Websites Work Well for People Facing Criminal Prosecution

Here’s your pro tip of the day: If you are arrested and find yourself without bail money, launch a website and have a fundraiser. Maybe you don’t have access to a computer while you’re in jail. Ask your family and/or friends to launch a site for you. Or hire someone to do the job and then use your successful bail-money-raising website to also raise funds to pay the designer.

The family of Anna Gristina, who’s been arrested and charged with being a “Manhattan madam,” has launched a website to raise money for her bail. Housed in Riker’s Island, her family contends that Gristina is being held in disgusting conditions (there are rats and roaches) and that the $2 million the court is asking for is “cruel and unusual.” The site takes an extra tug at the heartstrings by putting a picture of Gristina on the homepage with two cute kids (above).

Gristina is accused of running a brothel out of a New York City apartment for the past 15 years.

Another person facing criminal charges is George Zimmerman, who was (finally) arrested for killing Trayvon Martin. Earlier this month, it was confirmed that Zimmerman had launched a website on which he was soliciting donations for legal fees and living expenses. Since then, the website has been shut down. But not before Zimmerman managed to raise $200,000 in donations.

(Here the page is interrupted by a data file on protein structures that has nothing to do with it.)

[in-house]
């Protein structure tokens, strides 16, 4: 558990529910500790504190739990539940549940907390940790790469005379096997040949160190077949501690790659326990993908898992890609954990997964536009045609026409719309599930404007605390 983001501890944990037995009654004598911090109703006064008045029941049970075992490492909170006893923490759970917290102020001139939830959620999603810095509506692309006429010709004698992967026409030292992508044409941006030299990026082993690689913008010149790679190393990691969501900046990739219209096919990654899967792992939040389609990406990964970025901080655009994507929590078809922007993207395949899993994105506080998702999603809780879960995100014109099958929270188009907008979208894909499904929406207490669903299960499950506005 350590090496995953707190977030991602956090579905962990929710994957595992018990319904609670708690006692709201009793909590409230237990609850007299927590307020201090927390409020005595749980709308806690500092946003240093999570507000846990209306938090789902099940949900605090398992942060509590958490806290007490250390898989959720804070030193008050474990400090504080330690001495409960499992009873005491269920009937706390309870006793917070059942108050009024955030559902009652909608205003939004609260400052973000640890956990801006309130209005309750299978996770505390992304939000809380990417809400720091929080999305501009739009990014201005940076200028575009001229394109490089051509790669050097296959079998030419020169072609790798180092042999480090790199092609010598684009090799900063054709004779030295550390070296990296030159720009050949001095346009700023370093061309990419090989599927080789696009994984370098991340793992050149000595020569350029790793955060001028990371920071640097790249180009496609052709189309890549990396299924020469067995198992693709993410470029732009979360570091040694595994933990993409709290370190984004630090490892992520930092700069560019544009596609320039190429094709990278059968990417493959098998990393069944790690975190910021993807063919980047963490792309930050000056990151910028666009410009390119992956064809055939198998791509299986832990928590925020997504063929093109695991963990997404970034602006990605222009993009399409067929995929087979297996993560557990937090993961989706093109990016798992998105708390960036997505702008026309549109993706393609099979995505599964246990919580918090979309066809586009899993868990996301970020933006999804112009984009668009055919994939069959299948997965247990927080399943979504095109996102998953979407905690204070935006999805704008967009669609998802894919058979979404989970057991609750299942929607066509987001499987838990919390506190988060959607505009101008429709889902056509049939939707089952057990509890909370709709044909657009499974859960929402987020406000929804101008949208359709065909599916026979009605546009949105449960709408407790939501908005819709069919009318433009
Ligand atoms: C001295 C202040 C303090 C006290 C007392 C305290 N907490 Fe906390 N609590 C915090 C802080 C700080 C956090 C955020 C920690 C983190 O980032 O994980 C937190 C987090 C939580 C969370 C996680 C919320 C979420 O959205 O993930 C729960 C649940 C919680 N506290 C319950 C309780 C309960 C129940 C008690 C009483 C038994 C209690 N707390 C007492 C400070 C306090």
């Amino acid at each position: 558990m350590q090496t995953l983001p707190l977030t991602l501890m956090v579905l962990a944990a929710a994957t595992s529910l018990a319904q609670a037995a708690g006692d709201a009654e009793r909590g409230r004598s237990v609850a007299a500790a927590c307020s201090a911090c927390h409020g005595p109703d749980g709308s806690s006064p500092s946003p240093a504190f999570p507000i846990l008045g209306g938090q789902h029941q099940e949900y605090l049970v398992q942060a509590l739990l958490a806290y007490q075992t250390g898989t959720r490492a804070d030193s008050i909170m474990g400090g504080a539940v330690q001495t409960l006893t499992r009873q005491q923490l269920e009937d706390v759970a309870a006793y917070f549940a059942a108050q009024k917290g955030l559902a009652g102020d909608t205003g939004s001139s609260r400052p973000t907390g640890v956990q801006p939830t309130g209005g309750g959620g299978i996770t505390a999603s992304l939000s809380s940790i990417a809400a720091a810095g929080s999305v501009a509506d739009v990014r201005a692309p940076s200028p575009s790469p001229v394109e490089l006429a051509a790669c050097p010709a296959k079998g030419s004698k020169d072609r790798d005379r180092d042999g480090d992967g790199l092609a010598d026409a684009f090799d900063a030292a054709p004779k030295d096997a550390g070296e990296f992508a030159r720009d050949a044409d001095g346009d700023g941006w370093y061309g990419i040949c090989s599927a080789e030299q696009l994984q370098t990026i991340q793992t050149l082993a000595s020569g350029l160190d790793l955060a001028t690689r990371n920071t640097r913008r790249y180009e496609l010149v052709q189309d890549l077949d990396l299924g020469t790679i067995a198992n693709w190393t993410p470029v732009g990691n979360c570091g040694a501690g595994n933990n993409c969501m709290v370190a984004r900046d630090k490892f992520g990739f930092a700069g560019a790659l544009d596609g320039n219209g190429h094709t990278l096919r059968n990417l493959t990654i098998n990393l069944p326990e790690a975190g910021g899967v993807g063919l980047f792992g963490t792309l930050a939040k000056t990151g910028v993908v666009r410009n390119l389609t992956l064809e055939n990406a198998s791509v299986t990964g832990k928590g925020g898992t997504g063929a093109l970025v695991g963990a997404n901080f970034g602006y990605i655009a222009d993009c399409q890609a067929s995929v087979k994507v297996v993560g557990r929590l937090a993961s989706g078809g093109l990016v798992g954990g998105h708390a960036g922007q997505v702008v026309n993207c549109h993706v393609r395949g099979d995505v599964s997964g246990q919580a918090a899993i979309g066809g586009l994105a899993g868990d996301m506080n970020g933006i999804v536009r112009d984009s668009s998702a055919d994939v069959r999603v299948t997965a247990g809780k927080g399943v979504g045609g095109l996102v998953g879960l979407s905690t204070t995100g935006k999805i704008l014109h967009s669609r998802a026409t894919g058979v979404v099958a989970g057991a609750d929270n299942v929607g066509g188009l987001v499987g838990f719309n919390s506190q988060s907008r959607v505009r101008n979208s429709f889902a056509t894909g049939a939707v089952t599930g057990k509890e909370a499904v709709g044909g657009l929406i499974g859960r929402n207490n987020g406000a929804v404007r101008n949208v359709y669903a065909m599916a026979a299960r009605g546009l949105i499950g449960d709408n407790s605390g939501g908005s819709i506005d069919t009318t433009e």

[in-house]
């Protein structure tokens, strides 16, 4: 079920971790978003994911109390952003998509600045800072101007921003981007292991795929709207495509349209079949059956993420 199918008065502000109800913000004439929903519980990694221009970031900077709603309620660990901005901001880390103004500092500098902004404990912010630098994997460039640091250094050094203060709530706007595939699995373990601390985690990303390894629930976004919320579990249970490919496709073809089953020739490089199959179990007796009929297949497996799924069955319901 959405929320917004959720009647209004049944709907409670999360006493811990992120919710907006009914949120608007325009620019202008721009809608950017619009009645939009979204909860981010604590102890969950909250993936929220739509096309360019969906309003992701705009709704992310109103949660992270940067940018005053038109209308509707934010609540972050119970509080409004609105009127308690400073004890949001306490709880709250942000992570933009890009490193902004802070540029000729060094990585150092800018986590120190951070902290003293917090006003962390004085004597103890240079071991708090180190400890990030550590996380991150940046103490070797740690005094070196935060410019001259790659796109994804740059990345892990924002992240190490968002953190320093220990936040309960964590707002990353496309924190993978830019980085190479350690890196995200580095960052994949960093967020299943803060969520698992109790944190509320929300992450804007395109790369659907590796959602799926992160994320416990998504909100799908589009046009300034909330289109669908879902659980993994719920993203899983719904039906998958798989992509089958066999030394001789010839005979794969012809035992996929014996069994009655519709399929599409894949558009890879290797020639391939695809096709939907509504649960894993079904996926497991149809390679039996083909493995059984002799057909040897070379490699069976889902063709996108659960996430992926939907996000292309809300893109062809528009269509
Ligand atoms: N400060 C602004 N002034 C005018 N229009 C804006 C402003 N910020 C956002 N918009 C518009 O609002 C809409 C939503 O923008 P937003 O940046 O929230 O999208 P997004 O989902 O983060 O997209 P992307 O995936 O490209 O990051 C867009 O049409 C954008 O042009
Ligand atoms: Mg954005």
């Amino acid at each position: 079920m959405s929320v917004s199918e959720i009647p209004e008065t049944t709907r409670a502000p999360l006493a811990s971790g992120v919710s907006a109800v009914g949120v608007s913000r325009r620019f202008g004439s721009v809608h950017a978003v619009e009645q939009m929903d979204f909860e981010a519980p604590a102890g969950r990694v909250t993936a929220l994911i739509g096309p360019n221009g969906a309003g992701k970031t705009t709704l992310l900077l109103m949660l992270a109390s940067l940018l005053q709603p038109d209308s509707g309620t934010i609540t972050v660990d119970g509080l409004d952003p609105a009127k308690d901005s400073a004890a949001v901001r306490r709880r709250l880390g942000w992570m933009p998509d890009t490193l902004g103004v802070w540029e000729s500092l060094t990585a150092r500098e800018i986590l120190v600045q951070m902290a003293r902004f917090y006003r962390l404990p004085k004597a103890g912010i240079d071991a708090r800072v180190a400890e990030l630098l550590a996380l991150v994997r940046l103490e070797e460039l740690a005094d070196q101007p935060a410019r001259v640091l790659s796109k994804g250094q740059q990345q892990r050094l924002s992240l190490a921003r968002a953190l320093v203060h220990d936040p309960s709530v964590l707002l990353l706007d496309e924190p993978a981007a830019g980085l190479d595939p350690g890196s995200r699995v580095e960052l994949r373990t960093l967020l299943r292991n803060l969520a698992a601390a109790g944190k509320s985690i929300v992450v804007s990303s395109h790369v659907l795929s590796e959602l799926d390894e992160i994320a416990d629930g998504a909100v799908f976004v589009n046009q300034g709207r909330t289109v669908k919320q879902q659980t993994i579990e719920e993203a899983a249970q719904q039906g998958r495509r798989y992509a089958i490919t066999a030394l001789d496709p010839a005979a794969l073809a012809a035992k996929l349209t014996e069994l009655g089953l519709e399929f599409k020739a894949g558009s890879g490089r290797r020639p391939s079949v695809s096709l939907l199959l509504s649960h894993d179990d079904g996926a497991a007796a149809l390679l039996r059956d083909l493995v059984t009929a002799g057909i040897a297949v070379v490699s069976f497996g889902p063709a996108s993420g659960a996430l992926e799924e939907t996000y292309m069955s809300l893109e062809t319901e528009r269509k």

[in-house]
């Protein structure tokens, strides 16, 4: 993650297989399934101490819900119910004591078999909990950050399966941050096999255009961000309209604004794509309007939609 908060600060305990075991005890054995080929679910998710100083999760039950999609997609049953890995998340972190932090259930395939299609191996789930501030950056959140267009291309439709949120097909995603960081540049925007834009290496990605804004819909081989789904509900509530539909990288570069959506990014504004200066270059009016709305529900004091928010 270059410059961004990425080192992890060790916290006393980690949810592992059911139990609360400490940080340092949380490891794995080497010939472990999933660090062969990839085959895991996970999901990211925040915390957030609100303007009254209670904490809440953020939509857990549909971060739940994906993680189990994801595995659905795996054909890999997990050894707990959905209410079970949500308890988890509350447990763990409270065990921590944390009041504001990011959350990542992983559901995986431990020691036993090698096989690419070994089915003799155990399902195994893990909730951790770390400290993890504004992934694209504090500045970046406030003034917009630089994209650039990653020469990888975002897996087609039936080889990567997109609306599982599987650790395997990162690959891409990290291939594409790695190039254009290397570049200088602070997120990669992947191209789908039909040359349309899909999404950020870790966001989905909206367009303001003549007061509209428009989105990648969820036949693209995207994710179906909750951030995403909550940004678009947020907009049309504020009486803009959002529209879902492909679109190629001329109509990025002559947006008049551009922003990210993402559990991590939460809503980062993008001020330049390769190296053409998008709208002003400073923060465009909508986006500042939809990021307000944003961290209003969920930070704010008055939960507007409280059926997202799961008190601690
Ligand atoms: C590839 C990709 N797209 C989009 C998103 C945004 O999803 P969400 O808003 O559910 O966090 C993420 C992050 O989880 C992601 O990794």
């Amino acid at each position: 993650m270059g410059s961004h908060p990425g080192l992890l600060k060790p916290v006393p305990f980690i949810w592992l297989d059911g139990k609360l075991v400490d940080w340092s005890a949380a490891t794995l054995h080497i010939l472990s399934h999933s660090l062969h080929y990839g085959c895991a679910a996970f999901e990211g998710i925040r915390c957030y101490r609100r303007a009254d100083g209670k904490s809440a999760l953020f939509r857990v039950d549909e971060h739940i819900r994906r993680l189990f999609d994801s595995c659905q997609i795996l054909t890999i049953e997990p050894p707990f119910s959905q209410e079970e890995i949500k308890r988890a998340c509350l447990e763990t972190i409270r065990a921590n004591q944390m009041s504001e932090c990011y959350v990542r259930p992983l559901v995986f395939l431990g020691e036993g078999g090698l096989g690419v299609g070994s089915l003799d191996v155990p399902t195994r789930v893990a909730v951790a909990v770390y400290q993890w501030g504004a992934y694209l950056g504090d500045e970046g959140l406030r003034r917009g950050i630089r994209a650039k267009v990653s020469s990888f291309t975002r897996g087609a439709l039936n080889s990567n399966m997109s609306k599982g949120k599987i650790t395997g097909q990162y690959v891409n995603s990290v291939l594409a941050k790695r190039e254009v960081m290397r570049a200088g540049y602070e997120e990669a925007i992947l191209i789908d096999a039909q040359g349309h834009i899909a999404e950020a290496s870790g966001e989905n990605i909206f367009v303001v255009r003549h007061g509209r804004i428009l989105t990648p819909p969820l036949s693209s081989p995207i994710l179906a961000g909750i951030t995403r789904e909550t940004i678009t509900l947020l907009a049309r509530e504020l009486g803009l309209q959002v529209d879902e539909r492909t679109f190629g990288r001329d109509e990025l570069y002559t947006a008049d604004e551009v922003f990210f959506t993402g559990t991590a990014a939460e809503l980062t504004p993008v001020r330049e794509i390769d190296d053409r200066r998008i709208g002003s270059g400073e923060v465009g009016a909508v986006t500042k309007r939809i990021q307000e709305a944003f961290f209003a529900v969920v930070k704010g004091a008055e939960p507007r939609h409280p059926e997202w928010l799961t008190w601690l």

Zimmerman was released on Monday on $150,000 bail. Last week, Zimmerman’s family said they would not be able to afford the $1 million bond the judge proposed. Now, Judge Kenneth Lester says he’ll reconsider the bail figure if the family is found to have had control of the money when they made that claim.

Zimmerman’s lawyer Mark O’Mara went on Anderson Cooper 360 and said he didn’t know about the money until Wednesday and conceded that if the judge had known about the money, bail would’ve been higher.

Pro tip number two: Make sure your lawyer doesn’t know about your bail fundraising endeavors.